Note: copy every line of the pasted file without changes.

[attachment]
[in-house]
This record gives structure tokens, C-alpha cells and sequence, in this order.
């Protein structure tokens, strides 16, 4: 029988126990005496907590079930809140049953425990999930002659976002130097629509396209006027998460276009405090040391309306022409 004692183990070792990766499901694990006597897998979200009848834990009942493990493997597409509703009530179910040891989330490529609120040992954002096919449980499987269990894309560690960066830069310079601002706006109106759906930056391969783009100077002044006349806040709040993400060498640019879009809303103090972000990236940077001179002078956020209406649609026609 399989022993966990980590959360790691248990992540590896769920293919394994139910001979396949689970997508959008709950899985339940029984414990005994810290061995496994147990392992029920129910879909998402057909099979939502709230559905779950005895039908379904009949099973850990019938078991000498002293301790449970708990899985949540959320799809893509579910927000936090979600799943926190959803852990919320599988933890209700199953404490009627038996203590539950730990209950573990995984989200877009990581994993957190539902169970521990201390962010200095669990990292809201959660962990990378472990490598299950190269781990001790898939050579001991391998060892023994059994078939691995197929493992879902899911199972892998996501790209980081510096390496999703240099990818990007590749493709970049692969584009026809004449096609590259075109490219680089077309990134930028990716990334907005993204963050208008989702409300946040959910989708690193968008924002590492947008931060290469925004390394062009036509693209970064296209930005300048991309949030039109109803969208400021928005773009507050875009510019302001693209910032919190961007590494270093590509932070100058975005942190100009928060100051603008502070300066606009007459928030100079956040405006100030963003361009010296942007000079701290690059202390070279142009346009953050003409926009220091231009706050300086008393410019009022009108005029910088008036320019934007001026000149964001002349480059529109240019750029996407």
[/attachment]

[in-house]
This record gives structure tokens, C-alpha cells and sequence, in this order.
């Protein structure tokens, strides 16, 4: 029988126990005496907590079930809140049953425990999930002659976002130097629509396209006027998460276009405090040391309306022409 004692183990070792990766499901694990006597897998979200009848834990009942493990493997597409509703009530179910040891989330490529609120040992954002096919449980499987269990894309560690960066830069310079601002706006109106759906930056391969783009100077002044006349806040709040993400060498640019879009809303103090972000990236940077001179002078956020209406649609026609 399989022993966990980590959360790691248990992540590896769920293919394994139910001979396949689970997508959008709950899985339940029984414990005994810290061995496994147990392992029920129910879909998402057909099979939502709230559905779950005895039908379904009949099973850990019938078991000498002293301790449970708990899985949540959320799809893509579910927000936090979600799943926190959803852990919320599988933890209700199953404490009627038996203590539950730990209950573990995984989200877009990581994993957190539902169970521990201390962010200095669990990292809201959660962990990378472990490598299950190269781990001790898939050579001991391998060892023994059994078939691995197929493992879902899911199972892998996501790209980081510096390496999703240099990818990007590749493709970049692969584009026809004449096609590259075109490219680089077309990134930028990716990334907005993204963050208008989702409300946040959910989708690193968008924002590492947008931060290469925004390394062009036509693209970064296209930005300048991309949030039109109803969208400021928005773009507050875009510019302001693209910032919190961007590494270093590509932070100058975005942190100009928060100051603008502070300066606009007459928030100079956040405006100030963003361009010296942007000079701290690059202390070279142009346009953050003409926009220091231009706050300086008393410019009022009108005029910088008036320019934007001026000149964001002349480059529109240019750029996407």